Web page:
In regards to Mr. Comer’s Nov. 30 article, “Let’s Get Real World,” I believe that Mr. Comer has the best interest of all our citizens at heart but I would like to point out that I don’t feel it’s always fair to assign all the blame to our school system and its administrators. In my opinion, Mr. Comer addresses an ongoing problem that has lingered in our school system for decades and the problem of which I speak of is low academic expectations by students and parents of Gulf County schools.
Going further, assuming what Mr. Comer is saying is true, our kids are not getting the education they need to compete in today's world. However, I do not adhere to the notion that it is all the school system and faculty's fault. Cutting to the chase, I personally don't believe that this problem will or can be remedied by only our school system. I truly believe that the school system, whether consciously or not, is giving the parents of our children just the amount and quality education they are expecting and supporting.
I would like to think that parents of our students would want to take a “fresh“ look at the quality of the education that their children are getting and lend their lobby and strong support to modifying priorities of our school system's programs with much more emphasis on higher academic standards. This is not to say our educators lack or are not doing a good job, as we have well educated and qualified instructors. I am not talking about doing away with any present activities. What I am talking about is openly raising the celebration of academic excellence, expecting and requiring more from the students with parents fully standing behind our educators in their endeavor to educate our young people. More emphasis must be given to communicating the advantages of obtaining all the education that a student can obtain as well as the career opportunities that will be available to them if they take advantage of their educational opportunities in the Gulf County School system. I know an effort is now being made in this direction but teachers and parents alike must do more.
Gulf County does a great job of supporting extracurricular activities for students such as team sports, R.O.T.C, Boy Scouts, and the like – I am also a supporter of these activities as they are all important to youth development – but the hard truth is, whether we like it or not, these activities most often do not determine a student’s entry into the next level, regardless of their abilities and accomplishments. The fact is, students are primarily judged to be qualified for a position after school, whether it is in the workforce, in higher education or the military, by the amount of education they received and retained while in school. We are not being fair to our children when we pamper them with the notion that just any degree of effort is o.k. and that “ it is up to the teachers to teach you” and that all you need is a diploma. Yes teachers “teach”, but students must commit themselves to learning and parents must commit themselves to supporting this process.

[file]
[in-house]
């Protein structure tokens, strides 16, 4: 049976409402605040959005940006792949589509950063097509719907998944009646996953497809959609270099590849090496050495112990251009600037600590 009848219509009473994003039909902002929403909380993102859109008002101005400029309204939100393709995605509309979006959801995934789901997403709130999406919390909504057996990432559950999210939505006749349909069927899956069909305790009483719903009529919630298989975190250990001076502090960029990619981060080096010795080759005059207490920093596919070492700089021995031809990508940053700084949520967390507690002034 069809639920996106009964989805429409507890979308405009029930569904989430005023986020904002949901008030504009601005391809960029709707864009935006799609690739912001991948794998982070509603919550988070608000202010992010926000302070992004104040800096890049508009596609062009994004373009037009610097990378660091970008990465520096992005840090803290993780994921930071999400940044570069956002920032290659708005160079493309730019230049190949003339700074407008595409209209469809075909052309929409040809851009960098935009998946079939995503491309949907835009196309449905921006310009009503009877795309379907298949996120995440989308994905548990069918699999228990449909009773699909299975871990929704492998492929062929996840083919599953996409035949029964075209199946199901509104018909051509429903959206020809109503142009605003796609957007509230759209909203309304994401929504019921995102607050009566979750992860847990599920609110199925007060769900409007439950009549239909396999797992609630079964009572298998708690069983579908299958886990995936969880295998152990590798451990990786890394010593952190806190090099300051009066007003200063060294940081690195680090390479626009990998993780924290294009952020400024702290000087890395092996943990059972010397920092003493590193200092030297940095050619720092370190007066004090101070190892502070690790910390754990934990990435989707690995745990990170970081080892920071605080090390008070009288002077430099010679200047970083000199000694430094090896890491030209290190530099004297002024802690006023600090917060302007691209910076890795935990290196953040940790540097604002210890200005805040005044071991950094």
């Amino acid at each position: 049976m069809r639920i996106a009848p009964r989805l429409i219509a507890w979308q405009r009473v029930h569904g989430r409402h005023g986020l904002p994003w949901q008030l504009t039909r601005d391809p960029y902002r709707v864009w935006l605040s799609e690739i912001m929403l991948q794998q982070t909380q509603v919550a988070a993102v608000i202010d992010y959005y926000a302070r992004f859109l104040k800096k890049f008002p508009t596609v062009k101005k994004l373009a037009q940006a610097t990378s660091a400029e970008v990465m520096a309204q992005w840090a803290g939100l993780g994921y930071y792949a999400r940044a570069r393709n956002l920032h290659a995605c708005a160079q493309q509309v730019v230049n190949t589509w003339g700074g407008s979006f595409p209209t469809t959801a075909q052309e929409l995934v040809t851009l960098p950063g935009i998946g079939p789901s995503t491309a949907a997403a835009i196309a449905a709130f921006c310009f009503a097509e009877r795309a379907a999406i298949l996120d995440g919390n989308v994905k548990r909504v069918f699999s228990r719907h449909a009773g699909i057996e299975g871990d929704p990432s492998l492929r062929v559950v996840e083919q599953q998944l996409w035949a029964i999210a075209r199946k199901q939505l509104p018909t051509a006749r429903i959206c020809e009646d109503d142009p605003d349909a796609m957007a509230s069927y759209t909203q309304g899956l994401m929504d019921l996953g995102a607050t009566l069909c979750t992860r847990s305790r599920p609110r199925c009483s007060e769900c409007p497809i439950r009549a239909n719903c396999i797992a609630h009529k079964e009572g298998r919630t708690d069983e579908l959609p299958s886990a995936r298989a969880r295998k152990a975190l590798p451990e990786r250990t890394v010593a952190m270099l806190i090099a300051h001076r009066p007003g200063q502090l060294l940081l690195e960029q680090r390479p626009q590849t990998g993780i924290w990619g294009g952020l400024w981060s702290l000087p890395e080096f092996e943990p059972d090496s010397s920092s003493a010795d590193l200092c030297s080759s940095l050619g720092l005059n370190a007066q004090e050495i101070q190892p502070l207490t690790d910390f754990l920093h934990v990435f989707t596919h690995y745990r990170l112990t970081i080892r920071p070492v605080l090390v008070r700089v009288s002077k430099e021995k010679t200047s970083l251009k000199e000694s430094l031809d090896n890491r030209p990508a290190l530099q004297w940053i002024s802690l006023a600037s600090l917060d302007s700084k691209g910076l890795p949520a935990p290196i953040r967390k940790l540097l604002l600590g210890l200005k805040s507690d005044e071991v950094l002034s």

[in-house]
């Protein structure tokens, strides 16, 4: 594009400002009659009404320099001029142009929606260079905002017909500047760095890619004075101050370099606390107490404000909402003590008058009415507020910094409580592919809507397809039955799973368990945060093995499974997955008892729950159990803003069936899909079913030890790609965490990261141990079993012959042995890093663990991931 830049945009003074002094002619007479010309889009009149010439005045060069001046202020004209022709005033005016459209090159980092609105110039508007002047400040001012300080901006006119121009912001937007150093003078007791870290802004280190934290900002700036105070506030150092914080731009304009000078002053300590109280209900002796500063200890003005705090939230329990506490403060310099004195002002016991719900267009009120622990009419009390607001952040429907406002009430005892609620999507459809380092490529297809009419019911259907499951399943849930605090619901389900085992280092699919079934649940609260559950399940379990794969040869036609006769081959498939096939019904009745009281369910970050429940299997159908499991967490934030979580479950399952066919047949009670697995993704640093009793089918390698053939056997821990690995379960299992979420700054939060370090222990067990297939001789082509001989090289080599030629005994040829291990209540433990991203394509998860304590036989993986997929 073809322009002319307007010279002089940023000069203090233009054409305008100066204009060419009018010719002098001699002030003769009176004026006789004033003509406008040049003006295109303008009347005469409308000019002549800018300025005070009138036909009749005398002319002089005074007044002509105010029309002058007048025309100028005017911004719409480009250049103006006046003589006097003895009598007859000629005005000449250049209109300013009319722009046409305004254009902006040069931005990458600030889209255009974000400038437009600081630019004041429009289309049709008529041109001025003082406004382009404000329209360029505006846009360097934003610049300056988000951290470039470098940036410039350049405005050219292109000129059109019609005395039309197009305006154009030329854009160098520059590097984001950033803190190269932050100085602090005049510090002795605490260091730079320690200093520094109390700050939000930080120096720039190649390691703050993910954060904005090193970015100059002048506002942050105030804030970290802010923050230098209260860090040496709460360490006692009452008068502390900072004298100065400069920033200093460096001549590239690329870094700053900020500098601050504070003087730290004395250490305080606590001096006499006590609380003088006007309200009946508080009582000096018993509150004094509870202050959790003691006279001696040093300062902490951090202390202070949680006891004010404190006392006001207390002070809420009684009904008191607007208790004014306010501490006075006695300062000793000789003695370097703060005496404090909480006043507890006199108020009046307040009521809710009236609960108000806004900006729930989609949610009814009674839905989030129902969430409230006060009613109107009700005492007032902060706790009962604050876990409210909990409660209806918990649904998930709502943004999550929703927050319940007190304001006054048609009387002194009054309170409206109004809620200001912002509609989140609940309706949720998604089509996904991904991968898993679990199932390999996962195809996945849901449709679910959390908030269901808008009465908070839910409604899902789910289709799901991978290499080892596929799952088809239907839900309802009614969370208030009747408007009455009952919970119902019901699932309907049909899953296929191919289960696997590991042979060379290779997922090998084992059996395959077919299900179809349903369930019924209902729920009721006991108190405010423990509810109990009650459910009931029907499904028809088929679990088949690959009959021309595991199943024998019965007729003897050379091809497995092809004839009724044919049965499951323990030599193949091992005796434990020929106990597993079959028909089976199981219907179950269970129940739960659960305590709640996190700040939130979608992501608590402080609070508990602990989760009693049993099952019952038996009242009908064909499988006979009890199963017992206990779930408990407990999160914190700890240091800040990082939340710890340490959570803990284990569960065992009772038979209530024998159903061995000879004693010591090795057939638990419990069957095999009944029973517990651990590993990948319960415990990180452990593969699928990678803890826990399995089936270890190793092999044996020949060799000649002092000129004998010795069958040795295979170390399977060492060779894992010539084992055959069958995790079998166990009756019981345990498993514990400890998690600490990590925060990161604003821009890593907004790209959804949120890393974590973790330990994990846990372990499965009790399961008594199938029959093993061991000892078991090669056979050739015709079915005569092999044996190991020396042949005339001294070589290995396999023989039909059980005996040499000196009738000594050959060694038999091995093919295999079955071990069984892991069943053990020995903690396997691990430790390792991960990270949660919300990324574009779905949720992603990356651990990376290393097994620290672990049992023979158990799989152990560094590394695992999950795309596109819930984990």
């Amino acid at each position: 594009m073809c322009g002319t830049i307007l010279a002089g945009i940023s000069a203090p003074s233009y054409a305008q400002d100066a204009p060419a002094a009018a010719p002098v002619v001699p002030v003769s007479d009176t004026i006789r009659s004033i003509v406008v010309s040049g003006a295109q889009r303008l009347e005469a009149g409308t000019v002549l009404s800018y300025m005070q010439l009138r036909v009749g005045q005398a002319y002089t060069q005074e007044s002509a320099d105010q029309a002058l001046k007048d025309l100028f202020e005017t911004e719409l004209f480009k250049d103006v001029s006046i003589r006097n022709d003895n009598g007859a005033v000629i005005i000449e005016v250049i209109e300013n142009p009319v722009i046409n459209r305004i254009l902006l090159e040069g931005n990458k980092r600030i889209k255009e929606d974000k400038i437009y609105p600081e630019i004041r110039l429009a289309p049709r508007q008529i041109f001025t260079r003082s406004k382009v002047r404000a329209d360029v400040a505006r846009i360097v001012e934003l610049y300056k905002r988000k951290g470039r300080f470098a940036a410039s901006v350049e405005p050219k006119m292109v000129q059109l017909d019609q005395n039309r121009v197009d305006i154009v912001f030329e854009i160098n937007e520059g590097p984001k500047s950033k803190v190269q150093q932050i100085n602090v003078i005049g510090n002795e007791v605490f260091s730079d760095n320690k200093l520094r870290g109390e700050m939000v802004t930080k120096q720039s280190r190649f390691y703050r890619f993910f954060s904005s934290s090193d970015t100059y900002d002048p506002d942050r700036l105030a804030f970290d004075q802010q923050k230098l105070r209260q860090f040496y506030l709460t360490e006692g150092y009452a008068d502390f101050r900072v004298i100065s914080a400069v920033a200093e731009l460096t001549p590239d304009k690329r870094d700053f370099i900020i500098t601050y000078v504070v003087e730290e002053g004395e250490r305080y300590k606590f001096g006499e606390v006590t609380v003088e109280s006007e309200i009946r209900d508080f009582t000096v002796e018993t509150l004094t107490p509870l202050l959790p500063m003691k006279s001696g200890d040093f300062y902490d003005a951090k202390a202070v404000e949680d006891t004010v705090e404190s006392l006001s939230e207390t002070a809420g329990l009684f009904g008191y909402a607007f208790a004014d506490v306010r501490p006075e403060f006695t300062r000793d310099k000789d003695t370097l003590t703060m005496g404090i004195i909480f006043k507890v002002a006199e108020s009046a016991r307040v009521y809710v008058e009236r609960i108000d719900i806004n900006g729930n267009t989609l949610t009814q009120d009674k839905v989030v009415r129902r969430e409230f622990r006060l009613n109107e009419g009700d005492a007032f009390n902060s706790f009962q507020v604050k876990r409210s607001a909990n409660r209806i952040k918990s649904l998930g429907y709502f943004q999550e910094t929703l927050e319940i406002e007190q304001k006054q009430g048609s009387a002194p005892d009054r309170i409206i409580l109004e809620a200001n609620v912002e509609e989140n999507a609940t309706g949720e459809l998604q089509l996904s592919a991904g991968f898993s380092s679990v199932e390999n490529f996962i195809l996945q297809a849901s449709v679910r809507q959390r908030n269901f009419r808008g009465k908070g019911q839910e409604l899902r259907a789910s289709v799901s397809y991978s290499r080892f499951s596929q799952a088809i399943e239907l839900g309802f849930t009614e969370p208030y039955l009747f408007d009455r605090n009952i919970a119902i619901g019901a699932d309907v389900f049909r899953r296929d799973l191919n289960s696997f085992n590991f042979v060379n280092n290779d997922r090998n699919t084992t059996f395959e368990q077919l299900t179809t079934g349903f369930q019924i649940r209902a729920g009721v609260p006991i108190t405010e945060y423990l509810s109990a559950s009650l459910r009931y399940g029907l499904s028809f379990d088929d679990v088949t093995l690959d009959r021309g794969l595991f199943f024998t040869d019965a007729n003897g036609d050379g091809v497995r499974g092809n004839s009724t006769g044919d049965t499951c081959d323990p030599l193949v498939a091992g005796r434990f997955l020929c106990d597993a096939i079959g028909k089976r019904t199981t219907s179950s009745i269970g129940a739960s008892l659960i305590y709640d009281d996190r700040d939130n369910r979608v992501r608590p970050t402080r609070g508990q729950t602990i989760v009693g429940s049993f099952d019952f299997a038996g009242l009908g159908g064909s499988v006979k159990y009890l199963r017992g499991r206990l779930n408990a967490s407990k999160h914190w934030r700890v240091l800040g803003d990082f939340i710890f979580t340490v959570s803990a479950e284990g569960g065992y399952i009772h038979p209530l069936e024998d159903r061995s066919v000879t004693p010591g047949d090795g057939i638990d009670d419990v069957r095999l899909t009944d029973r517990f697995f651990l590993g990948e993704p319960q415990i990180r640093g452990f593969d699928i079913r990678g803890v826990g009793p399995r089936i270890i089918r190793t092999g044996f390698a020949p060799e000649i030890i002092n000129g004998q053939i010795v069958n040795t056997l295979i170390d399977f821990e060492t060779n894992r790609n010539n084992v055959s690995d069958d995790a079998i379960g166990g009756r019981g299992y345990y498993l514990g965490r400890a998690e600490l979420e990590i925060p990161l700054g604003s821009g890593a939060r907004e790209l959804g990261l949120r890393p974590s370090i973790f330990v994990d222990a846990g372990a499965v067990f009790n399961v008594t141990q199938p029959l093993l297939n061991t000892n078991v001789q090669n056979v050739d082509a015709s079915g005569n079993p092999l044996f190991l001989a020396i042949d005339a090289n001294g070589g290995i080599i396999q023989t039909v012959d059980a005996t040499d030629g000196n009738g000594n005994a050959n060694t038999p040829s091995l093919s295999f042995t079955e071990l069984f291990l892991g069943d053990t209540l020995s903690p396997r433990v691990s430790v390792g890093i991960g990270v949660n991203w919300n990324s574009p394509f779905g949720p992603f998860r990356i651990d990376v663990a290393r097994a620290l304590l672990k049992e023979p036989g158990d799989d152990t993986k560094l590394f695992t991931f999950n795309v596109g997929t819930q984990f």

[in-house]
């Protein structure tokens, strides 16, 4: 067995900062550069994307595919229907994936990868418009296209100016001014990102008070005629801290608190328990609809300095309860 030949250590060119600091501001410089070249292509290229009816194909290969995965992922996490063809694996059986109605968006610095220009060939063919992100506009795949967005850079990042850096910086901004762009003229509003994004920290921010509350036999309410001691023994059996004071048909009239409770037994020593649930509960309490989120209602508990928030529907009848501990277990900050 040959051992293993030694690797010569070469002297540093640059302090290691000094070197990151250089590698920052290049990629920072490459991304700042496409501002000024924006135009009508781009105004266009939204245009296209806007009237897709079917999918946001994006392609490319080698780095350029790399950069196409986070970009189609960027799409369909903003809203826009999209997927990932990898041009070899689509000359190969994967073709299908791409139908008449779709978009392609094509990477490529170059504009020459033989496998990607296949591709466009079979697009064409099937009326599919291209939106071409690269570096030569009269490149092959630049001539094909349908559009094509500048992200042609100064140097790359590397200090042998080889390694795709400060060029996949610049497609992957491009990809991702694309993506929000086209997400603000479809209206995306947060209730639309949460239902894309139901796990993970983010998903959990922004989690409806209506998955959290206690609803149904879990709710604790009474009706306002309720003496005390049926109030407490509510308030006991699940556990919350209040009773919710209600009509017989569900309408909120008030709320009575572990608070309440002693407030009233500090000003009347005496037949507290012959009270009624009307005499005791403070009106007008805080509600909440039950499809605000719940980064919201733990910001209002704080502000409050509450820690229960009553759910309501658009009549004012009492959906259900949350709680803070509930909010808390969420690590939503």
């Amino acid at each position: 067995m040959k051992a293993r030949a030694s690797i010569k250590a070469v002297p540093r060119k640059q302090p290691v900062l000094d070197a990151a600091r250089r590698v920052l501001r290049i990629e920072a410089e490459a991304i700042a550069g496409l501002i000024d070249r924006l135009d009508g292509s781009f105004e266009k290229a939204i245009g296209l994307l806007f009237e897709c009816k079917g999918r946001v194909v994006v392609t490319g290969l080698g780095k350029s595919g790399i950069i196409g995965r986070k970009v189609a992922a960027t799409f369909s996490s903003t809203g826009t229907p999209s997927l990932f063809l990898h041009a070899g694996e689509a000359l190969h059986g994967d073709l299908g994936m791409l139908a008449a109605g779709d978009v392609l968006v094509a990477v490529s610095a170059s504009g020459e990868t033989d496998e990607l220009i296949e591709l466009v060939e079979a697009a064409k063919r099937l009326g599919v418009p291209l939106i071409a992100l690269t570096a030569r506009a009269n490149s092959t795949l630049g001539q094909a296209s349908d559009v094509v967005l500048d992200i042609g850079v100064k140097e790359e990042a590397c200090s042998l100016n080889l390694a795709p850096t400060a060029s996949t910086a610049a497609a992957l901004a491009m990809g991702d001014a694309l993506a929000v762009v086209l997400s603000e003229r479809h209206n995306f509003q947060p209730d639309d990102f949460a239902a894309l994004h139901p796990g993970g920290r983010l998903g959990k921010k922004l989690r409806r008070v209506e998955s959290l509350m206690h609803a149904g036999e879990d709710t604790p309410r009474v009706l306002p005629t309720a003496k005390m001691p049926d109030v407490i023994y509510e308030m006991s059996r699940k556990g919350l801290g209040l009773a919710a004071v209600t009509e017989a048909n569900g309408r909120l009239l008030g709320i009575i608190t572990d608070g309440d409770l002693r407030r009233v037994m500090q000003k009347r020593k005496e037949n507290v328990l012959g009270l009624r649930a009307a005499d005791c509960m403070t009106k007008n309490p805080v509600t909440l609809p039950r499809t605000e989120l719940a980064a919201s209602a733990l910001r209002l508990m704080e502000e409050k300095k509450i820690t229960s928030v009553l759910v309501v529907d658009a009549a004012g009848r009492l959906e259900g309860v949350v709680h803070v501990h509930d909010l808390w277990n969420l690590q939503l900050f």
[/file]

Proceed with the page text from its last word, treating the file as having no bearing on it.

I believe that for the academic standards to be raised in our county's schools, it will take a strong and committed group of parents communicating to our school board what they desire and then giving ongoing and full support. Why not create high achieving schools in Gulf County? What good reason is there not to? It’s just us and our children living here in Gulf County. We can have whatever level of education that we are willing to pursue. Has there ever been a downside to insisting a child gets the best education they can before entering the proverbial, “Real World”? Do we not want to prepare our kids the best we can to deal with the trials and tribulations we know they will face and to be able to compete with their peers all over the country and the world for jobs? But make no mistake about it, the demand on the students as far as homework and out of class study will be significantly greater, but the rewards will be more than worth it. In addition, habits of taking personal responsibility and maintaining discipline in the classroom by students will have to be required by the faculty and supported by the parents if an atmosphere conducive to instructions with higher academic standards is to be taken advantage of.
The fact is, the superintendant, school board, administration and faculty of the school district is going to give our county the school system that the parents and taxpayers demand, will accept and most of all will support. Can anyone blame them? They are working for our county! They live in and are a part of our community. And will all students excel to the same educational levels? No, but they all would have the opportunity and encouragement to accomplish as much academically as they are able to and will work for.
We all want what is best for our children. Every parent wants his child to be well educated and have a good shot in life. But a price has to be paid. That price is first of all having the courage to set high expectations, a commitment to pursue them and the acceptance of the leadership of our school system in implementing a plan that will help every student reach their highest level of academic achievement.
In my opinion, if we started tomorrow it wouldn't be soon enough. The only question is, “What kind of school system do our parents want and what kind of academic standards will they support?” I would hope that every parent would join in and make their desire for higher academic standards known to our school system by telling a school board member or writing a letter to them. I then would then hope that all parents would get behind this process, personally commit to its success by giving their unwavering support to new academic expectations for our students.
For the Benefit of Our Children,
George W. Duren
Port St. Joe